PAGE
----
Texas traded Perry to the San Diego Padres in January of 1978 for pitcher Dave Tomlin and $125,000 cash. He requested the trade, as the Rangers were reportedly going to make him a reliever. The 39-year-old pitcher won 21 games against 6 defeats, leading the NL in both wins and winning percentage (.778). Perry completed just 5 of his 37 starts (because the Padres had closer Rollie Fingers in the bullpen), but he still worked 260-2/3 innings and added 154 strikeouts to his career total. He reached 3,000 strikeouts on October 1 against the Los Angeles Dodgers. He fanned Joe Simpson in the eighth inning for the 3,000th strikeout, though the capacity crowd in San Diego didn’t celebrate. The team had miscounted his career strikeout totals, so everybody thought that the Simpson K was career strikeout 2,999. The game went into extra innings, and manager Roger Craig let Perry continue to pitch. In that 10th inning, Perry faced Simpson again and struck him out again, and the game screeched to a halt as the Padres congratulated Perry for reaching 3,000 (actually 3,001) strikeouts. He joined Cy Young and Bob Gibson as the only pitchers to reach that mark. After the season, Perry was selected at the NL Cy Young Award winner, making him the first pitcher to win the award in both leagues. “I’m dedicating this award to all those people 40 and older,) said Perry, who celebrated his 40th birthday in September. He attributed his remarkable stamina to spending his offseasons working on his North Carolina peanut farm.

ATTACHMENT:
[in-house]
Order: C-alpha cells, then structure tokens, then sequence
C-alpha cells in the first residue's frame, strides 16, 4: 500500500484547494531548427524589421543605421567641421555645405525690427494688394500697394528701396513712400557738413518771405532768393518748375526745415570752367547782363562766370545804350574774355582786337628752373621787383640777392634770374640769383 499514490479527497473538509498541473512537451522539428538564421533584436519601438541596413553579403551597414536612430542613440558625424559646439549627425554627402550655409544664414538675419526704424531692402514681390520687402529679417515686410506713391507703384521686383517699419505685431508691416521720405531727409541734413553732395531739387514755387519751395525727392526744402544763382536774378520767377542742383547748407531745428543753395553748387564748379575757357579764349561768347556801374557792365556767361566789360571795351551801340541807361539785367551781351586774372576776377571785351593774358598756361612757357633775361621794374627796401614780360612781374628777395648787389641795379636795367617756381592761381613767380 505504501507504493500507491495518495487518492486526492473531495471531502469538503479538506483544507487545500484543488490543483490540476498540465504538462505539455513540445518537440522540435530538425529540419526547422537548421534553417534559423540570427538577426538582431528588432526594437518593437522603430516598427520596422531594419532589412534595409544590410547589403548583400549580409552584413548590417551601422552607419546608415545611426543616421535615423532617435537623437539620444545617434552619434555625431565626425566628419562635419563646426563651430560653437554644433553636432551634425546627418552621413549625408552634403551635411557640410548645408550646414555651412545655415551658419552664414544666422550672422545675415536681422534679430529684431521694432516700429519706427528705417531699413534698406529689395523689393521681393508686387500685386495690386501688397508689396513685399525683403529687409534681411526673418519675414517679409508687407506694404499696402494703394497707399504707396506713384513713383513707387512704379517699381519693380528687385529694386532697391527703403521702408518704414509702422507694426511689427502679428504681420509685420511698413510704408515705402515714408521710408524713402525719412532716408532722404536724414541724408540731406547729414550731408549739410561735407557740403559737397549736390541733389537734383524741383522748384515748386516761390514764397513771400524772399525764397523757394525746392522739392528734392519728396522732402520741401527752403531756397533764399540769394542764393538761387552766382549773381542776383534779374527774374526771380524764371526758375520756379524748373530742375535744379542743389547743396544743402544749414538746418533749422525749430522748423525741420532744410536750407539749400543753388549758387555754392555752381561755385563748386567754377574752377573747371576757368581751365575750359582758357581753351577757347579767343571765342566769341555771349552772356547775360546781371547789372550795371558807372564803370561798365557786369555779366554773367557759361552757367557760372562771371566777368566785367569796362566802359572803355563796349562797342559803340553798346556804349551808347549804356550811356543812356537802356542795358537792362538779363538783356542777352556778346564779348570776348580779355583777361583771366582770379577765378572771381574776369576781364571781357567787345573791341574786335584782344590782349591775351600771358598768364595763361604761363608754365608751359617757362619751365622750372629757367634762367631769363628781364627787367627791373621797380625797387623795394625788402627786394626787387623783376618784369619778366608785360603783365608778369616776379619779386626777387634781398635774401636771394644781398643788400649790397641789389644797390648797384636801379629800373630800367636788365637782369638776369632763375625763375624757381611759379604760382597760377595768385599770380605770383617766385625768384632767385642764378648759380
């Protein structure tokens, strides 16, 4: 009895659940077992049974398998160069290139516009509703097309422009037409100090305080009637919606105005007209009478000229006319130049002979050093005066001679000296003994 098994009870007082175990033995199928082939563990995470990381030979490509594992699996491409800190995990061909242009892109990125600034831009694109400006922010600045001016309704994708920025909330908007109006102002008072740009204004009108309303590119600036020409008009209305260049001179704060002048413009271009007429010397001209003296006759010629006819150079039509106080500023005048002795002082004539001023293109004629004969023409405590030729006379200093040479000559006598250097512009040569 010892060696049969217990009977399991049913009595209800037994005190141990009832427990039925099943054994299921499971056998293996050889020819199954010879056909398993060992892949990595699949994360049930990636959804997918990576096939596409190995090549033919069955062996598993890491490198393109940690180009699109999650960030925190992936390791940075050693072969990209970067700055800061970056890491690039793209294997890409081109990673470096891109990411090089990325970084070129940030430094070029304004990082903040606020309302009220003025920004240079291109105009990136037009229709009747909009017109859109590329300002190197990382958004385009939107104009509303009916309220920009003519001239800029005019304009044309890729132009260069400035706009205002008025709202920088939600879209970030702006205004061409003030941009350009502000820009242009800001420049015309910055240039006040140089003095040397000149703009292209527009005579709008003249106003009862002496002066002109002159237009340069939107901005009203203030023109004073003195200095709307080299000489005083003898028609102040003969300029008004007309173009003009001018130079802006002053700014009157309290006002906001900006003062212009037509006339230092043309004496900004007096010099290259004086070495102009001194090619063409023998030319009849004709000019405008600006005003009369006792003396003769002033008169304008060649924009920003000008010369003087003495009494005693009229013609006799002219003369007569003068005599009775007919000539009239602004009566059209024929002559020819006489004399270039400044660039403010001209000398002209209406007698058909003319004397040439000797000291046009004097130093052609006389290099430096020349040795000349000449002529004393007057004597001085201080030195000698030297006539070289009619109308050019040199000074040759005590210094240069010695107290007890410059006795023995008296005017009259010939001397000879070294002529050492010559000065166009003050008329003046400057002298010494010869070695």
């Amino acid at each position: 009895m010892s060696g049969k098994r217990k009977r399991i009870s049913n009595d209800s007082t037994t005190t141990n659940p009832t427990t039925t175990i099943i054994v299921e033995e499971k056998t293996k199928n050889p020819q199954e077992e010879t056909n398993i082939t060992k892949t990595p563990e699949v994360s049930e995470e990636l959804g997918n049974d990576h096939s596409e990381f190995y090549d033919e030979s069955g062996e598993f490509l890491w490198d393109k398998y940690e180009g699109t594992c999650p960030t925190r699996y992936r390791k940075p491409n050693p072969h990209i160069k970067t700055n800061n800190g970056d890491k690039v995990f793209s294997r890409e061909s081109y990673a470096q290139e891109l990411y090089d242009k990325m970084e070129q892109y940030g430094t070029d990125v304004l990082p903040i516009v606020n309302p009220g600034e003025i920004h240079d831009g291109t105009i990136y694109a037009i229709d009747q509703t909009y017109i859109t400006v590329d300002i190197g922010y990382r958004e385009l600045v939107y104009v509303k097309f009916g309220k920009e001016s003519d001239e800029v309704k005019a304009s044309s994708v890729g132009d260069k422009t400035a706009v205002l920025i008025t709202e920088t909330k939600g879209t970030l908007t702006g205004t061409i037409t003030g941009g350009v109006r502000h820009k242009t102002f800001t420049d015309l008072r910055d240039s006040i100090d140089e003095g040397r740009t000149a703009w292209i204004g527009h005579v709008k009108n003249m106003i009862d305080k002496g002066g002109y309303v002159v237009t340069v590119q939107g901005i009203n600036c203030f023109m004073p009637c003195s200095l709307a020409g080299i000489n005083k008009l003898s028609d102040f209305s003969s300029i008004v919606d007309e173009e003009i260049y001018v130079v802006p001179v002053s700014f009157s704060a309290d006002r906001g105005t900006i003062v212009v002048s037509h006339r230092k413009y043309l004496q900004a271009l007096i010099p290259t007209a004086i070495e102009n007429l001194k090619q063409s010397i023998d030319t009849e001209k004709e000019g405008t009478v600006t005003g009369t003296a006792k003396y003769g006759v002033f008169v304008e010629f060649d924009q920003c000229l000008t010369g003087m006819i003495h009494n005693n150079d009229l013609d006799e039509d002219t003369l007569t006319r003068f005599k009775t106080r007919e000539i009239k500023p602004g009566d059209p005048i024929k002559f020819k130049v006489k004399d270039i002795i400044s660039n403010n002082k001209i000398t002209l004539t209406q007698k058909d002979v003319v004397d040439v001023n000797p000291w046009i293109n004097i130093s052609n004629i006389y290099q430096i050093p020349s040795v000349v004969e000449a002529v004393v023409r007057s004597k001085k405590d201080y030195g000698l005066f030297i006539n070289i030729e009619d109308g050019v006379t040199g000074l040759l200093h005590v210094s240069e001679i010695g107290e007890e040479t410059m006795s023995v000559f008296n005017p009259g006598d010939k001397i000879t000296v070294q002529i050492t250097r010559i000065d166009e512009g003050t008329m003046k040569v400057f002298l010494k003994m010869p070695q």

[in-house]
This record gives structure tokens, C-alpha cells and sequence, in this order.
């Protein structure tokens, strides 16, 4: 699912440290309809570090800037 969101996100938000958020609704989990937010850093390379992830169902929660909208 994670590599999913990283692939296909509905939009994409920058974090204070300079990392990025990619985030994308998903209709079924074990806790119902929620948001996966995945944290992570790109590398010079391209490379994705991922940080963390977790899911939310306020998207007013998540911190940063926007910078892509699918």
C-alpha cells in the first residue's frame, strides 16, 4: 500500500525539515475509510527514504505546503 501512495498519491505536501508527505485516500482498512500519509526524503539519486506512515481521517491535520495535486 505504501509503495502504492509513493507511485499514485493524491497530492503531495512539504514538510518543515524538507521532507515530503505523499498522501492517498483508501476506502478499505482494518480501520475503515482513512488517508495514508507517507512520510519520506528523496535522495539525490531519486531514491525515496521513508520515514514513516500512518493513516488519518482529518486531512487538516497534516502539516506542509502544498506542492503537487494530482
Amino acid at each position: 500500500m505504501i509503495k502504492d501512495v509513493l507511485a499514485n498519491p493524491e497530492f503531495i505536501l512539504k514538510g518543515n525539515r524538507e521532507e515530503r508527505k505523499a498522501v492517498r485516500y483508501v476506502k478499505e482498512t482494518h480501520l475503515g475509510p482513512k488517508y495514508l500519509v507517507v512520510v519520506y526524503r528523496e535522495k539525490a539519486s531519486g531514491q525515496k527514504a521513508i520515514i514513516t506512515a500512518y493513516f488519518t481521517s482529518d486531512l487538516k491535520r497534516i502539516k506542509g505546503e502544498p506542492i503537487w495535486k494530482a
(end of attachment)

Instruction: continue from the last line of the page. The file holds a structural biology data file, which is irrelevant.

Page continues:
Perry didn’t see much consistency for the rest of his career. He was named to his final All-Star team in 1979, but it was a down year for him. He went 12-11 for the Padres, failing to win more than 15 games in a season for the first time since 1965. San Diego traded him back to the Rangers in February 1980, and he won 6 games before being dealt to the Yankees in August for the pennant race. He was 4-4 for the Yankees with a 4.44 ERA, and he was granted free agency after the season. For the first time in his career, Perry was a free agent and signed with the Atlanta Braves for 1981. He was closing in on 300 career wins, but the 1981 players strike limited him to 23 starts and an 8-9 record. He once again found himself a free agent, with 297 career wins.
Perry signed with Seattle and immediately was handed the nickname of “The Ancient Mariner.” He wanted that 300th win, but the signing wasn’t a desperate attempt to compile statistics. Perry won 10 games for a Mariners team that finished 10 games under .500 and was the second-winningest pitcher on the team behind Floyd Bannister. Career win Number 300 game against the Yankees on May 6, 1982. It was a 124-pitch complete game, and Perry walked just 1 batter and fanned 4 in the 7-3 win. The Mariners treated him to a champagne-soaked celebration in the locker room. “Maybe you guys will remember be as the winner of 300 games instead of that other pitch,” Perry told reporters, even as a T-shirt in his locker read, “300 wins is nothing to spit at.”